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Emailing Takeover Documents

30 April 2019 | Australia
Legal Briefings – By Rodd Levy and Jason Jordan

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Takeover documents have sent by email to target shareholders for the first time in an Australian takeover.

In brief

  • Unlike other shareholder communications, the law requires formal takeover documents to be sent in hard copy to shareholders.
  • Emailing takeover documents saves considerable expense, time and resources.
  • For recommended transactions (such as the Healthscope transaction) where the target company sends the email obviating the need for the email addresses to be given to the bidder, ASIC may be willing to grant relief to permit email despatch.

The Healthscope transaction marks the first time that despatch of a bidder’s statement or a target’s statement has been permitted by email.

For most readers, this may be surprising given that email has been the standard method of business communication for many years and shareholders have routinely received other formal documents under the Corporations Act by email. For example, email distribution of notices of meeting and annual reports has been permitted since 2004.

However, in the takeovers world, things move more slowly. In fact, the Corporations Act requires that all formal takeover documents, such as bidder’s statements, target’s statements and notices of variation, are despatched by mail or by courier, just as it has since the 1960s.

Therefore, the fact that ASIC has, for the first time, granted a specific modification to the rules to permit the emailing of takeover documents is significant. It may lead to a change in normal practices.

Background

There were a number of factors which meant that the Healthscope transaction, which combines a scheme of arrangement with a concurrent takeover bid by Brookfield in a single integrated booklet, was well suited to relief being granted.

First, Healthscope has approximately 25,000 shareholders. Approximately 45% of them had elected to receive documents electronically. Despatch by email would therefore cut down significantly the number of booklets which had to be printed. The final booklet was 340 pages, so this environmentally friendly initiative represented a great saving of expense, time and resources.

Second, the recommended nature of the transaction meant that Healthscope, as target company, was willing to facilitate the distribution of the bidder’s statement on behalf of Brookfield by using the email addresses held by Healthscope. In this way, the email addresses of Healthscope shareholders did not have to be disclosed to Brookfield

Third, courts have been permitting email distribution of scheme booklets since around 2011. If the relief had not been granted, the usual court order would have been futile as the scheme booklet included the takeover document.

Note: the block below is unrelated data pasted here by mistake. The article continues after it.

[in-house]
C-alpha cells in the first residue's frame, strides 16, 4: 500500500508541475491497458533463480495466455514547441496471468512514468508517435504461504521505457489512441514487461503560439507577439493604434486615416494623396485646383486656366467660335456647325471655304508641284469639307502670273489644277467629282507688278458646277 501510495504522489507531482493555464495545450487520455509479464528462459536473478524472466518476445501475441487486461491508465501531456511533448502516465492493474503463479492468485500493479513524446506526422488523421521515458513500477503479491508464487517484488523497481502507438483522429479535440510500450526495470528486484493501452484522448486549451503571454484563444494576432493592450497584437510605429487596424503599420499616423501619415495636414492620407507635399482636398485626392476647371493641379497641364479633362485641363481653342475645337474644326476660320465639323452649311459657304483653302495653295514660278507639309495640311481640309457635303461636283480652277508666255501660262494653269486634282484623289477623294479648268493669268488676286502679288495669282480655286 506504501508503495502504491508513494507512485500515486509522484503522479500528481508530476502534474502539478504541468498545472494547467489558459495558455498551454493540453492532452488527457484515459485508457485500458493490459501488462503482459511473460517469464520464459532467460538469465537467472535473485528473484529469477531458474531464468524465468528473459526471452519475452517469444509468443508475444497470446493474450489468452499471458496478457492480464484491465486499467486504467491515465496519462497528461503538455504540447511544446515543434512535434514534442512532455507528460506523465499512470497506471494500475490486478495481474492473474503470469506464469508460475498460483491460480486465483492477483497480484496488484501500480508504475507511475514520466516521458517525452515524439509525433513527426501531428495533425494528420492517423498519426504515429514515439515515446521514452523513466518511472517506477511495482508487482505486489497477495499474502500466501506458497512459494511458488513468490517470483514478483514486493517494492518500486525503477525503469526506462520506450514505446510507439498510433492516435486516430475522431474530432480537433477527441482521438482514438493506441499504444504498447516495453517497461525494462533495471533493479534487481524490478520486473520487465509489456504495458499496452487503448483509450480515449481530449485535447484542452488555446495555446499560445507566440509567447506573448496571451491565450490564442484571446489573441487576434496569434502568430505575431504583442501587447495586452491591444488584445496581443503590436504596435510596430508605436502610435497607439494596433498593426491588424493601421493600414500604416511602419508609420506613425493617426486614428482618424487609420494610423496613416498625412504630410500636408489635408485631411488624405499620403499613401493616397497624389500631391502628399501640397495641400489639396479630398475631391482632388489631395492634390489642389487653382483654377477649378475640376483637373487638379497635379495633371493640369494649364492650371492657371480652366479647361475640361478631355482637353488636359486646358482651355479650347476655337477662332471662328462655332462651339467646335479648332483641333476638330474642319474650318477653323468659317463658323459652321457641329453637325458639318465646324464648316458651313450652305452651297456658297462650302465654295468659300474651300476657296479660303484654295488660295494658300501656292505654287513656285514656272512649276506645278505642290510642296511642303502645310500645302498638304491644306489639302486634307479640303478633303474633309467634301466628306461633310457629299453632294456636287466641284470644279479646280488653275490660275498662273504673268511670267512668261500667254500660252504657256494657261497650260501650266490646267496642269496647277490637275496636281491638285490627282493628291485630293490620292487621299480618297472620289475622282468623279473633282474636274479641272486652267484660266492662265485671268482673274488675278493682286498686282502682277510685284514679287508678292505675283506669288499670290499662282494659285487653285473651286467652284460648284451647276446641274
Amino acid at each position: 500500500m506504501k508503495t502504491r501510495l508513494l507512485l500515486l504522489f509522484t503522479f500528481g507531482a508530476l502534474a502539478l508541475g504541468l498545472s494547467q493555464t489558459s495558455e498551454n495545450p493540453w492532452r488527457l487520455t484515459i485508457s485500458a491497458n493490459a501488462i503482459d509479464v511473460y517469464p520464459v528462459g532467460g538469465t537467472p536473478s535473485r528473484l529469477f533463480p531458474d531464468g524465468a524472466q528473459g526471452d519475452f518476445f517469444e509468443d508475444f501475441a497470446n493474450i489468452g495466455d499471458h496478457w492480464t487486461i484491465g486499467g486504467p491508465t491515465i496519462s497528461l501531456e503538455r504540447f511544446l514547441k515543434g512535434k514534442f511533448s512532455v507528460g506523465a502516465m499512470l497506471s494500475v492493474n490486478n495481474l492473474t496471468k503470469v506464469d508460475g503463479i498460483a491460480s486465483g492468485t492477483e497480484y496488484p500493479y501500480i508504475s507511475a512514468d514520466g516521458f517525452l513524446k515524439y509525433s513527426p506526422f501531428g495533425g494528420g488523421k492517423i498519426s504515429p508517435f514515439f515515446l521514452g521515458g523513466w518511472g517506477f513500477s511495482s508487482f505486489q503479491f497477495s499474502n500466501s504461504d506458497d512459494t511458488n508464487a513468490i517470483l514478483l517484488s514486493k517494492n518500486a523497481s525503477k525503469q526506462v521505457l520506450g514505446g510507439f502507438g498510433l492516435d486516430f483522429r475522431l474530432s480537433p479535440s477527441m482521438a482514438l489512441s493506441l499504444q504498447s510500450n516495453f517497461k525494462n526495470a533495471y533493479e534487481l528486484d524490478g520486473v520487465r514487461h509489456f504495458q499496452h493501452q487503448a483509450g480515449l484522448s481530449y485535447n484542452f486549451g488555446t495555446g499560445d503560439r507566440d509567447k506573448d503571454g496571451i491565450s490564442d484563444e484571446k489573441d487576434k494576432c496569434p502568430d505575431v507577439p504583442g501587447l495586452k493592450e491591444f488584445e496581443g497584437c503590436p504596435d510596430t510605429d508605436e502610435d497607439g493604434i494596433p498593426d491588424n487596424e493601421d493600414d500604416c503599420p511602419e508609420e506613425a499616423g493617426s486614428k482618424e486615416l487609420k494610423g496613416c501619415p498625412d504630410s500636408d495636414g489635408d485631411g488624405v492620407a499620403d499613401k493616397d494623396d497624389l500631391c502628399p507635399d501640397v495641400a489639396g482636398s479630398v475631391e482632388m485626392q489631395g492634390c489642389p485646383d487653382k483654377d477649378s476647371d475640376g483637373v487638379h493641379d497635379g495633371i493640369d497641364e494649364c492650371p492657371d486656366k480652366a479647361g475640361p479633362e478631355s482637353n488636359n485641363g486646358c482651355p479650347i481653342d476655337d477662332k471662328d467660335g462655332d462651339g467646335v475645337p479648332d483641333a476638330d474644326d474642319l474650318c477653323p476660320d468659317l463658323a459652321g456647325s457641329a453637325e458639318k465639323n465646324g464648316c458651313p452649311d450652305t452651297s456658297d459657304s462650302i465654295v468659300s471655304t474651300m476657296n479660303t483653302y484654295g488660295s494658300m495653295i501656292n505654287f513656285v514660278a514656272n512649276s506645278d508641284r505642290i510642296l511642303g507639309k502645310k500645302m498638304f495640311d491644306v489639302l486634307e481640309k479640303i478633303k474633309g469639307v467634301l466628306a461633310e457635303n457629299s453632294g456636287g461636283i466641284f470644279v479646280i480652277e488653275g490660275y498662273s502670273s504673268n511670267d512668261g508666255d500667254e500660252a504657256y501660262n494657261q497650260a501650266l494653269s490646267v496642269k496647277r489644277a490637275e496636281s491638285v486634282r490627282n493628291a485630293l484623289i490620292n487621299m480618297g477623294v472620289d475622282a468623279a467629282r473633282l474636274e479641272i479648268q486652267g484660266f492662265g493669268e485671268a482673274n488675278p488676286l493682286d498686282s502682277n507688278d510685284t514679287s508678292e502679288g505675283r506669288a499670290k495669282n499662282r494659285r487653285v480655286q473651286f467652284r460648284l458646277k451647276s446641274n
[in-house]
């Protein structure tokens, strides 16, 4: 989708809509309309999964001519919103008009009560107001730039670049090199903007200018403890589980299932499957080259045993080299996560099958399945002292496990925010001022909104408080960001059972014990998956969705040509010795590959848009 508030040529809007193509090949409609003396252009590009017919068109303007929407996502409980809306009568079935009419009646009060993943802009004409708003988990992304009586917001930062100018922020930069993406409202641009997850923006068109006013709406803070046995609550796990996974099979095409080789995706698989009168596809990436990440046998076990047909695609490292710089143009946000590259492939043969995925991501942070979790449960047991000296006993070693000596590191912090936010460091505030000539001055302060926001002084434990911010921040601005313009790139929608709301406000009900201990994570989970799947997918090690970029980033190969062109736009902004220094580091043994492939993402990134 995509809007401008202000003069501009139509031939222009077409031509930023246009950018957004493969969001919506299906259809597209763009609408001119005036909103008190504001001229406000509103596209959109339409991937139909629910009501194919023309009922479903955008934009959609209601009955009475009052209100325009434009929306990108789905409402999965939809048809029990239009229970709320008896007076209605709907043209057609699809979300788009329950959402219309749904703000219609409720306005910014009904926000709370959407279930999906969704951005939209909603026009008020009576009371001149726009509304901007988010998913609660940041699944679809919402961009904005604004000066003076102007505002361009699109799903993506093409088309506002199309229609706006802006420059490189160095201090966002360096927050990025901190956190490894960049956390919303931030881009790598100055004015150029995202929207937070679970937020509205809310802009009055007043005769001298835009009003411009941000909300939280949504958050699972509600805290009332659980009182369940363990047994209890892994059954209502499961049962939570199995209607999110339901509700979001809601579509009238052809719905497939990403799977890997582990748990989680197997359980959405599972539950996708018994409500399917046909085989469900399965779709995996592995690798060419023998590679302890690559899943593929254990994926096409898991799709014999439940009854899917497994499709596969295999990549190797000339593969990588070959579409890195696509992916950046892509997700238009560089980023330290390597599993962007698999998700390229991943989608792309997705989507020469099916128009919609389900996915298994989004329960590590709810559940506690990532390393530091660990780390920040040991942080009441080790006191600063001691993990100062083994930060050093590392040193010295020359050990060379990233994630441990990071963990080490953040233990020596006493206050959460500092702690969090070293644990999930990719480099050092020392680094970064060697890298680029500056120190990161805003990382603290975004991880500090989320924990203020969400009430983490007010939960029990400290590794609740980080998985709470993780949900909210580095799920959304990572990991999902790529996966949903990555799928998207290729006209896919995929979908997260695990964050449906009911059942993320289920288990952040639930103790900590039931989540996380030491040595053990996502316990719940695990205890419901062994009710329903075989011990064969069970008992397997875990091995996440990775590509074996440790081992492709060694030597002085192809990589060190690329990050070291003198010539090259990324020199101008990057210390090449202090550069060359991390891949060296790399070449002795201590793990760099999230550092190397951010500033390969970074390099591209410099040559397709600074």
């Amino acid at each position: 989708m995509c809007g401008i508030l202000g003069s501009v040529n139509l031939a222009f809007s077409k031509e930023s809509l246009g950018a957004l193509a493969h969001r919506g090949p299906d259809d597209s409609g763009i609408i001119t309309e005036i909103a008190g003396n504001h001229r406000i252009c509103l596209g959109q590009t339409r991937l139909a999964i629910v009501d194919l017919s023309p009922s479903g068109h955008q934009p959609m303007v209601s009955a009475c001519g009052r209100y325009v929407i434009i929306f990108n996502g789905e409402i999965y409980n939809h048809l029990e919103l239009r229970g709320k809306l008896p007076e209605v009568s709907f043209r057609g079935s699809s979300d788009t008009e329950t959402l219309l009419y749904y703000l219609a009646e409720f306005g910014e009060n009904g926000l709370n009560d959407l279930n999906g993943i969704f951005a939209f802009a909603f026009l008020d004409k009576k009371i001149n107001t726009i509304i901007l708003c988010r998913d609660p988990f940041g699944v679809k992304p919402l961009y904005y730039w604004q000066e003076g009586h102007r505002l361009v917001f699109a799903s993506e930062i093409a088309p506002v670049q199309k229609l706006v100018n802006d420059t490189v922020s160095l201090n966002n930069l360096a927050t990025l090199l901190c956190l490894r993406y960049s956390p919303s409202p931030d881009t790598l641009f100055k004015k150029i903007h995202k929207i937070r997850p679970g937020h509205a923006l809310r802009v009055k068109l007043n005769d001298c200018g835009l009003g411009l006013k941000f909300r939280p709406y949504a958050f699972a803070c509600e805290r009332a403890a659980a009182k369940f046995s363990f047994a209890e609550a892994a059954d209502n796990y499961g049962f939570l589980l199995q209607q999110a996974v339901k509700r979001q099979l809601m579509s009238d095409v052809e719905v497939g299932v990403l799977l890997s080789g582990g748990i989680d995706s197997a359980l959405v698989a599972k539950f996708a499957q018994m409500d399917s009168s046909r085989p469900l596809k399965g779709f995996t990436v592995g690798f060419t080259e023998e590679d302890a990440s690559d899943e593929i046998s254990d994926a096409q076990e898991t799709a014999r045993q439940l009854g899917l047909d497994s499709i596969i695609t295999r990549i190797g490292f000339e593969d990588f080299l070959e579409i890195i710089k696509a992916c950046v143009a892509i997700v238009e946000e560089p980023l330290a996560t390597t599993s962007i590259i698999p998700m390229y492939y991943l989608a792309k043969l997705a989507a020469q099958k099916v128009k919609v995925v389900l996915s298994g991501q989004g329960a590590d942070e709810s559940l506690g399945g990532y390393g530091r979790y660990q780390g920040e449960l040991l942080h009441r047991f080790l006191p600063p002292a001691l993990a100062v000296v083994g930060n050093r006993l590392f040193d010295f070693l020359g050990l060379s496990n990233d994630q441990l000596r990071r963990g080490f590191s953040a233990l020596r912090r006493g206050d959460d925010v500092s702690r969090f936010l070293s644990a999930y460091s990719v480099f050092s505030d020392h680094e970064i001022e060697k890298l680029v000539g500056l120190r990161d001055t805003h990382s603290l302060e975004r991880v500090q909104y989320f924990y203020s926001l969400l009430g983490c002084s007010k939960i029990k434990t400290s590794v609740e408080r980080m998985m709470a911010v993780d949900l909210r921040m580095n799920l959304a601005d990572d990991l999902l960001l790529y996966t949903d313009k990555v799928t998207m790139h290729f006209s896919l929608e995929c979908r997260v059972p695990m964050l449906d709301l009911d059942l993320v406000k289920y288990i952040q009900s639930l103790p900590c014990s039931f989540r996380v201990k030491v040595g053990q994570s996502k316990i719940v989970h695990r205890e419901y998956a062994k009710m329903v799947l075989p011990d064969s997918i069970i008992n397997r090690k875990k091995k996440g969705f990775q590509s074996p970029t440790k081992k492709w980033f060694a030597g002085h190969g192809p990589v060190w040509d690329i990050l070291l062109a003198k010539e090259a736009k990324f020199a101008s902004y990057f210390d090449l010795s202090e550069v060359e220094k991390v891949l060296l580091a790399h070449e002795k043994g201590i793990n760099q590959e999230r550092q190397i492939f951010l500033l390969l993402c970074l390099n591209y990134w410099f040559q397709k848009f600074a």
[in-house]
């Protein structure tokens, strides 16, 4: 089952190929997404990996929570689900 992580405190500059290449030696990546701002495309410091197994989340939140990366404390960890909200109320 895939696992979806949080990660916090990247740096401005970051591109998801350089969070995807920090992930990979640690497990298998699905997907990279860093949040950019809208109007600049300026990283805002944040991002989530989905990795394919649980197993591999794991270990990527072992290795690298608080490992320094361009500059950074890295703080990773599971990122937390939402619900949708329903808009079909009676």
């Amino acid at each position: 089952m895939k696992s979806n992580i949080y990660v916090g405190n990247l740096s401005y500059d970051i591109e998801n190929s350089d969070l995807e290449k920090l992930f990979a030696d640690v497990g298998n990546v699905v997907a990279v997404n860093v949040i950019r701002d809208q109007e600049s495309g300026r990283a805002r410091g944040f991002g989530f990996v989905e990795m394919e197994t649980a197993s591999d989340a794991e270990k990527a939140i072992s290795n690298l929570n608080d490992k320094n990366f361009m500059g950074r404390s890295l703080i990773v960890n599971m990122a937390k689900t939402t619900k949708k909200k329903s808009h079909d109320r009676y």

Conditions to Relief

ASIC granted the relief on certain conditions:

  • the relevant shareholder must have given Healthscope his or her email address and agreed to receive notices of meetings and proxy forms (not just annual reports and other shareholder statements) by email;
  • given the court would be reviewing the booklet due to the scheme of arrangement, the court had to make the usual order permitting that booklet to be despatched by email;
  • the email had to contain a link to an electronic copy of the booklet that was in a form that allowed the text to be searched by computer;
  • if there was a bounce back, a hard copy had to be despatched;
  • the holder had the right to request a hard copy booklet via an online portal or website; and
  • the holder could accept the offer through the online portal or website (something which is another first in the Australian market).

Commentary

Granting the relief has enabled a great deal of printing expense, time and trees to be saved and enabled the document to be delivered to the shareholder in the form which most suited each individual shareholder, according to the preferences they had given the company for communications. It also meant that the relevant shareholders received the transaction booklet much quicker than they would have if it had been sent to them by post.

In undertaking the exercise, it should be remembered that this was a recommended transaction and Healthscope was despatching the booklet (which included the bidder’s statement) on behalf of Brookfield. This meant that there was no need for Brookfield to be given the email addresses itself. These remain confidential to Healthscope.

While the relief was granted in connection with the concurrent scheme of arrangement, it suggests that ASIC may be willing to extend the relief to other takeover bids which are not undertaken in conjunction with a scheme of arrangement.

ASIC should be congratulated on embracing email technology for this purpose.

Surely it is time now for law reform to require target companies to provide email registers to bidders in all takeover scenarios and to enable both bidder’s statements and target’s statements to be sent by email to target shareholders in all takeovers. At the very least the law could provide for the target to send the bidder’s documents on behalf of the bidder if there is any lingering sensitivity about email addresses being handed over.

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